Fri. Mar 1st, 2024
Foreshadowing in Harry Potter Cover

So, this article is going to be very different to my usual style! I normally write in a much more mainstream manner, but this is gonna change it up a bit. Alongside running this website, I also study a Creative Writing Masters. I recently had to write an essay on any topic of my choice as long as it had a literary angle. Seriously, I was given free rein to pick any topic of my choice. In the end, I decided that there’s no series that means more to me than this one, and so I chose to explore the use of foreshadowing in Harry Potter. I thought that some of you might be interested to read more about it, hence why I’m publishing it here. It’s going to be an absolute nightmare for SEO, but I figure that’s not the priority here. So sit back, grab a cup of tea, and learn all about this fascinating literature technique. And don’t worry, I checked with my professor, and I’m allowed to publish this online!

Also, just a heads up, this does contain several spoilers, so don’t read if you haven’t finished the series. It also primarily uses examples from the books, but the movies do come into it at times.

The Use of Foreshadowing in the Harry Potter Series (Essay)

Harry Potter is the global phenomenon that nobody could’ve predicted. J.K. Rowling was a previously unheard of author, but Bloomsbury saw something special in her, “The whole of Bloomsbury was galvanised by excitement about the book, and began a campaign to spread the word” (The British Library, 2017, p. 20). Despite the odds, her debut series became the best-selling book series of all time, having sold over 500 million copies (Investopedia, 2020). In 2001, I read Harry Potter and the Philosopher’s Stone (1997), and my perspective on stories changed forever. I’d always loved reading, but never before had I come across a world as magical or enticing. Harry Potter spoke to me in a way I’d never before experienced, and it formed a core part of my personality. This was a world full of fantastical creatures, compelling characters, and wondrous settings. This was a world full of powerful plot arcs and impactful decisions. This was a world that I could escape to again and again. Rowling employs many literary devices that allow fans to enjoy reading the series repeatedly. However, my favourite of these techniques is foreshadowing, and of that, there is plenty.

Foreshadowing has been used for thousands of years in the storytelling devices of various civilisations, as far back as the ancient Romans, and further still. There’s even evidence of foreshadowing in the Mesopotamian poem, The Epic of Gilgamesh which was originally written circa 2,100 BC. Foreshadowing involves “letting the reader in on small amounts of information, but not enough to reveal the entire plot, thus creating suspense”, (Staals, K.M., 2017). When done correctly, it creates layers of nuance to a story, beyond just that which is immediately apparent. It can prepare the reader for what is to come, and allows them to try and predict future plot points. When the foreshadowed event comes to fruition, it can evoke similar emotions to when the idea was first introduced. “Foreshadowing is also a great tool to prepare your reader emotionally for big reveals”, (Masterclass, 2021). It’s a technique that needs to be expertly woven throughout a story to increase the payoff when large twists are eventually revealed.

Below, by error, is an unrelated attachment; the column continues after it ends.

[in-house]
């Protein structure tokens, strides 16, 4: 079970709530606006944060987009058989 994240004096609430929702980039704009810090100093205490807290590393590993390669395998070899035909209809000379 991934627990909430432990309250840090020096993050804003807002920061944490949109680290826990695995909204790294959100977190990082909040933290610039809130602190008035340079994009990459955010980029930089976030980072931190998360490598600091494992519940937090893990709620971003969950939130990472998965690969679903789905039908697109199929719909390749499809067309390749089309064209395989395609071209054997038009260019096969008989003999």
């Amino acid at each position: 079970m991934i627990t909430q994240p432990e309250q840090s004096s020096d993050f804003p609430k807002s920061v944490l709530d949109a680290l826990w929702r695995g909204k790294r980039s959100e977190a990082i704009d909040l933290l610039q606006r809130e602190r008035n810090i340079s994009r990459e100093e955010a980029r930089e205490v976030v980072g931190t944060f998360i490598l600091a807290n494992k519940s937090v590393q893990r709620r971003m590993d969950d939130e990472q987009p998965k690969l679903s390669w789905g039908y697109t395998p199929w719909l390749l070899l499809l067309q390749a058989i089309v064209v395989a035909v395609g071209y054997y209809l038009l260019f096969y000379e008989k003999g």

Foreshadowing is different from a plot point, the latter being explicitly stated, and something that the audience knows is relevant. For example, in Harry Potter and the Philosopher’s Stone (1997), the Philosopher’s Stone is mentioned early on, but this formed a key part of the plot, and the intent was clear on a surface level. Foreshadowing not only enhances the initial experience, but allows for more enjoyment on a reread, as the reader will be more attuned to discover examples as they’ll know the later plot relevance. In one study, researchers investigated the effects of foreshadowing techniques on what they refer to as ‘sentimental readers’, that is, readers who are emotionally invested and make active efforts in their reading experience (Bae, B.C. et al., 2013). They deduced that there are two main methods of including foreshadowing, ‘advance notice’ and ‘advance mention’. They claimed that both serve a separate purpose from a narrative perspective, and that when done correctly it can evoke suspense and direct (or misdirect) the reader to future events. For this essay, I’m going to look at specific examples of foreshadowing across the seven Harry Potter books.

Professor Trelawney often seemed rather kooky, and her Divination lessons did little to convince that she really possessed mystical powers of foresight. However, over the course of the seven books, she makes several prophecies that do indeed come true. Of these, her most famous prediction is tied to the overall plot arc of the series. There’s one line in particular that’s heavy in future relevance, “neither can live while the other survives”, (Rowling, 2003, p. 841). Although it’s correctly interpreted by Dumbledore and Harry as meaning that one of them (Harry and Voldemort) will have to kill the other in the end, it actually goes much deeper than that. The specific word choices used by Rowling foreshadow the interconnectedness that we’ve seen between Harry and Voldemort throughout the series. She doesn’t say something akin to ‘one must kill the other’, she deliberately states that neither one will be able to ‘live’. Living is not the same as surviving, which is why both words are used in the quotation. Living is about more than just being alive. It’s about thriving, being able to exist without barriers. If the prophecy were just about the fact that Harry and Voldemort would one day face off against one another, it would not account for their intense relationship with one another. Instead, their fates are literally intertwined, and the prophecy foreshadows the depths of that. Harry and Voldemort meet repeatedly, clashing but never dying. They are unable to live their lives without encountering each other. This comes to a head in the book prior to this prophecy being revealed, where Voldemort literally uses Harry’s blood to resurrect himself. This, in combination with Trelawney’s prediction, foreshadows the greatest twist of the entire series – that Harry himself is a horcrux. Voldemort has a part of Harry inside of him, which hints at the fact that Harry also contains a part of Voldemort.